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George R. Hearst III, chair of the Board of Trustees of the Albany Institute of History & Art, announced Tuesday that he has accepted the resignation of Christine M. Miles, who has served as the Institute’s executive director since 1986.

Citing a personal decision to explore new challenges, Miles tendered her resignation at an executive session of the board, held following its regular meeting on Monday, January 24.

“It is with mixed emotions that the board has accepted Chris Miles’ resignation as director of the Albany Institute,” Hearst said in making the announcement. “Chris’s contribution to the arts in the Capital District cannot be overstated. Not only has the Albany Institute enriched, educated, and stimulated our region under her expert direction, the arts community as a whole has benefited immeasurably from her skill, dedication, and experience.”

Throughout her tenure, Hearst noted, Miles has guided the Albany Institute, the oldest museum in New York State, through numerous advancements and challenges. Her long-range and strategic planning has brought the museum into its fourth century of service, Hearst said, and, especially in recent years, through some of the most difficult times the arts have ever faced.

“For almost 25 years, her vision has established the Albany Institute as one of New York’s most respected and distinguished institutions,” Hearst said. “We will continue to depend on Chris’s dynamic and insightful stewardship as we prepare to enter a new and exciting phase for the museum.”

Miles says her decision to resign as executive director of the Albany Institute was one of the most difficult she has made in her career.

”Obviously, this is not a decision that is made lightly,” she said. “The Albany Institute has been the center of my professional career for a major portion of my life. And, like so many other museums and arts institutions, it currently faces substantial financial challenges. However, I believe that the foundation we have worked to build here will help sustain this magnificent institution as it continues to meet these challenges. I look forward to assisting the board and staff in this time of transition.”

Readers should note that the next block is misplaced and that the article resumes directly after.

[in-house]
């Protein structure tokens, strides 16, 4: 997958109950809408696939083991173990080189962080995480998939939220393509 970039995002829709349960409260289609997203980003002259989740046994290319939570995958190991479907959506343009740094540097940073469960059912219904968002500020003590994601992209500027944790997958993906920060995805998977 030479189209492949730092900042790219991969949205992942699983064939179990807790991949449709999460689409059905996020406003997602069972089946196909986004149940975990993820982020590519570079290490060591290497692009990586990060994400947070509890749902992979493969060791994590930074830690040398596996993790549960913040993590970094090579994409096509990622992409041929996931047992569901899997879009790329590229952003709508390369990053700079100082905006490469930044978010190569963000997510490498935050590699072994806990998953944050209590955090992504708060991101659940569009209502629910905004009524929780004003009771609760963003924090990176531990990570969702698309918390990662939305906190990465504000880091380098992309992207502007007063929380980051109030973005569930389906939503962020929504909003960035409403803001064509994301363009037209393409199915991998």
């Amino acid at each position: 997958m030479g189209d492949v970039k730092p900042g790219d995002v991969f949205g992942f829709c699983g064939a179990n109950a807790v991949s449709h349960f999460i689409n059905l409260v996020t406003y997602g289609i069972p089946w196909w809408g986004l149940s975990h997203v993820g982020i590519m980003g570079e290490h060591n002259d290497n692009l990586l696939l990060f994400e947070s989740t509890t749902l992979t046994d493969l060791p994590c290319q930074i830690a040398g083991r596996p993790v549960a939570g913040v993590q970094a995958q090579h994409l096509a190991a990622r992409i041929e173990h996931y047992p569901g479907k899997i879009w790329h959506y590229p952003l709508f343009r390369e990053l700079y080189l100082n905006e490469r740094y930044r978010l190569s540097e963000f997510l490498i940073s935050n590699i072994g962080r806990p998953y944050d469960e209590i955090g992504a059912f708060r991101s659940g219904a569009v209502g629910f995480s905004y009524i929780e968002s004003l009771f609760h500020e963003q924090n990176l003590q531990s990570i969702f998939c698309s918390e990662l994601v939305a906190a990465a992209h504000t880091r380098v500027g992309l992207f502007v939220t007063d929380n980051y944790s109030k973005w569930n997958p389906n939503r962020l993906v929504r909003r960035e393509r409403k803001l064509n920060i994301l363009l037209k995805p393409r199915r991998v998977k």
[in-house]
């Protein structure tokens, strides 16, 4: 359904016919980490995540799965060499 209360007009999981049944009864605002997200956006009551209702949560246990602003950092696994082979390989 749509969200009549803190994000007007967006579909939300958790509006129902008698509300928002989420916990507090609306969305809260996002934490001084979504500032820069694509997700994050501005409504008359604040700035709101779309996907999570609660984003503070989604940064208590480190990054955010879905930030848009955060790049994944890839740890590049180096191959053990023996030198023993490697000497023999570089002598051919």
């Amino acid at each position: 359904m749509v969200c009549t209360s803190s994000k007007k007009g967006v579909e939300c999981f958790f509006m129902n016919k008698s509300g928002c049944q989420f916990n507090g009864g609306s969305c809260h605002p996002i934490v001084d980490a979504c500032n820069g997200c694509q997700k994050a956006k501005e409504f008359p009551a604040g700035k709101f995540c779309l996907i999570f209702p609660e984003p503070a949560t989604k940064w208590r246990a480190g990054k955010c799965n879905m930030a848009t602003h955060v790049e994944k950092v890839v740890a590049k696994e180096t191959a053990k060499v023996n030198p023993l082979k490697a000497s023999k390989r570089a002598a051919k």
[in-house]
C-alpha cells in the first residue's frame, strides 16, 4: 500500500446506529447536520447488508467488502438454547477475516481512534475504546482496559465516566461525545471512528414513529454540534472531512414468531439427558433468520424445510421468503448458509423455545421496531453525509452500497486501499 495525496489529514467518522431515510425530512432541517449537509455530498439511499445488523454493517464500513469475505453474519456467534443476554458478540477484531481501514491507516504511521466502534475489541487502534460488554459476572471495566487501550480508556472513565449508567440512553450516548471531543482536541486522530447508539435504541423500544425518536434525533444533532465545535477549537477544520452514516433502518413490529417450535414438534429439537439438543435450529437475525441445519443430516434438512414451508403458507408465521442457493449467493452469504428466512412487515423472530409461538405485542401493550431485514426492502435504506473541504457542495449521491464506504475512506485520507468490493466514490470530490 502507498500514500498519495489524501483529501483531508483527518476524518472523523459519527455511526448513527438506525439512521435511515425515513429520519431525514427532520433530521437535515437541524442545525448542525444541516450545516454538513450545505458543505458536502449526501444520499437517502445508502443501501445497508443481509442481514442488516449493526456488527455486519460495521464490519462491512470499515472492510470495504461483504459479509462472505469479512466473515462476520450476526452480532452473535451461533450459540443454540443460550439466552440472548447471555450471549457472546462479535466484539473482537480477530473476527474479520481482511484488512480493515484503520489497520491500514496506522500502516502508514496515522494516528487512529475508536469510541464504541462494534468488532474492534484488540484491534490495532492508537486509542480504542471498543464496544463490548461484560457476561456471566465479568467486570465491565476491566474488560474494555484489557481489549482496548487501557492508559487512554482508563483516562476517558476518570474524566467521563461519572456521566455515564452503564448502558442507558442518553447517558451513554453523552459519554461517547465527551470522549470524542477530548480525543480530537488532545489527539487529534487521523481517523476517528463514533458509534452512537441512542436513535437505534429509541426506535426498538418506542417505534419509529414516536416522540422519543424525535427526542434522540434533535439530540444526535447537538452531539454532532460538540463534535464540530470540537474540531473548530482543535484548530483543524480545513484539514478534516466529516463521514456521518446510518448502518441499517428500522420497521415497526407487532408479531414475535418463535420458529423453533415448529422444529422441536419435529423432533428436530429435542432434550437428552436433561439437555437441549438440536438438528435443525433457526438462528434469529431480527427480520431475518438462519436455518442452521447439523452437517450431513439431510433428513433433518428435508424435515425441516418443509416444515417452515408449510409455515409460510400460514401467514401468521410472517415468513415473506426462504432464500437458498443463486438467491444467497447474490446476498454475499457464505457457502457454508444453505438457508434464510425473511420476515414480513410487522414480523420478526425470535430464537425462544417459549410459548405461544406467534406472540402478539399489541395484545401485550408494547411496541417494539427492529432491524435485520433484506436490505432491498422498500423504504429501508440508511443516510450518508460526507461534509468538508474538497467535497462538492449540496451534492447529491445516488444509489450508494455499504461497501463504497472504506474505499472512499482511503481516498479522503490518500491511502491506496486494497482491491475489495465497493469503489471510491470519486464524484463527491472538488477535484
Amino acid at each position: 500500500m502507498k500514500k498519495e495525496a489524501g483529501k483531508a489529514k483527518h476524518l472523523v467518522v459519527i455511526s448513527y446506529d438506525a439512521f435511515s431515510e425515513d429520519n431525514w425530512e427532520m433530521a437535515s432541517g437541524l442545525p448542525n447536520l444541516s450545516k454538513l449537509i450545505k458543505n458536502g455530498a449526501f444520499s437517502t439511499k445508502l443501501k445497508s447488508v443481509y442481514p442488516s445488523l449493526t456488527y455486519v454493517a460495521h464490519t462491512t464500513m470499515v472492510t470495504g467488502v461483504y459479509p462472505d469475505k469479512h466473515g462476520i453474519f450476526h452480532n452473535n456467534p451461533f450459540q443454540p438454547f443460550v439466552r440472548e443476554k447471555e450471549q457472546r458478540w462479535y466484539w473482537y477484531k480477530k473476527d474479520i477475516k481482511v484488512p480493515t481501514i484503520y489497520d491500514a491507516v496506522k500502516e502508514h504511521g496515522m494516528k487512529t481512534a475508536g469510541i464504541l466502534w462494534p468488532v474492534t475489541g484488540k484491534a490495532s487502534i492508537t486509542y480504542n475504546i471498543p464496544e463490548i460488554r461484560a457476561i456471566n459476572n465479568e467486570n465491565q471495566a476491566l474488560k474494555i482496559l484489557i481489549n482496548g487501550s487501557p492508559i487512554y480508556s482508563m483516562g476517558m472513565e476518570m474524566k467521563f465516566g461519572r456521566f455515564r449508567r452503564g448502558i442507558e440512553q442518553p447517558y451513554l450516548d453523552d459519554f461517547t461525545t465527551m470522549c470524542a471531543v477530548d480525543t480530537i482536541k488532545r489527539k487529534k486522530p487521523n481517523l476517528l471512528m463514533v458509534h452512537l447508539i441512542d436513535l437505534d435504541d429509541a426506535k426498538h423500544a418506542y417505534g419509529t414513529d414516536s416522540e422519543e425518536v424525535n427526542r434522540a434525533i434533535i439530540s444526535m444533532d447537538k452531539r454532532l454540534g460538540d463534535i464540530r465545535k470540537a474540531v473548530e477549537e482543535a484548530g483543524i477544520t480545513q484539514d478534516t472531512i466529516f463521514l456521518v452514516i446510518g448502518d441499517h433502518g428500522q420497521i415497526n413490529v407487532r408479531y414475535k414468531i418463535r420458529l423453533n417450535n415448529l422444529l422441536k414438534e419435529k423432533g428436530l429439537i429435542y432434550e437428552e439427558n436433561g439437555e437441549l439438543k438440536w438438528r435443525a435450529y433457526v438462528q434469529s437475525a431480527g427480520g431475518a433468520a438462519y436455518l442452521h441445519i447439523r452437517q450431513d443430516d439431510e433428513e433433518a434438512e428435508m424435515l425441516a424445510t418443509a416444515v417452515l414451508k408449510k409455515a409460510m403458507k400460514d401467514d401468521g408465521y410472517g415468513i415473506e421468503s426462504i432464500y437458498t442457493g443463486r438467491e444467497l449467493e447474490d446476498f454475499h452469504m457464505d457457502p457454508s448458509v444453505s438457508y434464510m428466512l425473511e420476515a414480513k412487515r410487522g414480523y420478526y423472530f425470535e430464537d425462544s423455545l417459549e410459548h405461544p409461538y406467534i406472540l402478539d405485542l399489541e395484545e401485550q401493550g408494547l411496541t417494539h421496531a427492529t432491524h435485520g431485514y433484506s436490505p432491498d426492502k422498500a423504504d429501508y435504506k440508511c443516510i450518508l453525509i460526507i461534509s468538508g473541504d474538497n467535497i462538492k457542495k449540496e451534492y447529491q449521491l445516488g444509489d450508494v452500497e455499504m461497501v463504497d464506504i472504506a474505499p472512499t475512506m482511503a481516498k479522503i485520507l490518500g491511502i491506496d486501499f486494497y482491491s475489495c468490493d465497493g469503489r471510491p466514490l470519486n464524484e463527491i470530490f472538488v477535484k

Prior to joining the Albany Institute in 1986, Miles was director of the Fraunces Tavern Museum in New York City, and also held positions as director, curator, researcher, and project director at such prestigious institutions as the Octagon Museum of the American Architectural Foundation in Washington D.C.; the South Street Seaport Museum in New York City; the Museum of the City of New York; and the Whitney Museum of American Art in New York City.

During Miles’s term as executive director, in 1994, the Institute commenced a major capital campaign to fund a $20 million renovation project that added new buildings and state-of-the-art collections storage facilities, and substantially enhanced the museum’s educational, administrative, and exhibition spaces. The Institute broke ground on the project in 1998 and was closed from 1999 to 2001, when it reopened its new spaces to the public during a Grand Opening Gala.

Miles was also instrumental in helping the Institute gain a number of major grants and awards, according to museum officials, including a $250,000 New Audiences for the Year 2000 Award from the New York State Council on the Arts; a $500,000 National Endowment for the Humanities (NEH) Challenge, which enabled the museum to build its first true endowment; a $750,000 NEH Preservation and Access grant to aid in re-cataloging the collection, improving intellectual accessibility, and funding completion of the new collections facility; more than $750,000 raised over four years to fund the recent Hudson River Panorama exhibition, launched in conjunction with the statewide quadricentennial celebration in 2009; and, most recently, a $147,000 Museums for America Grant from the Institute for Museum and Library Services to fund a website redevelopment project entitled, Digital Renaissance.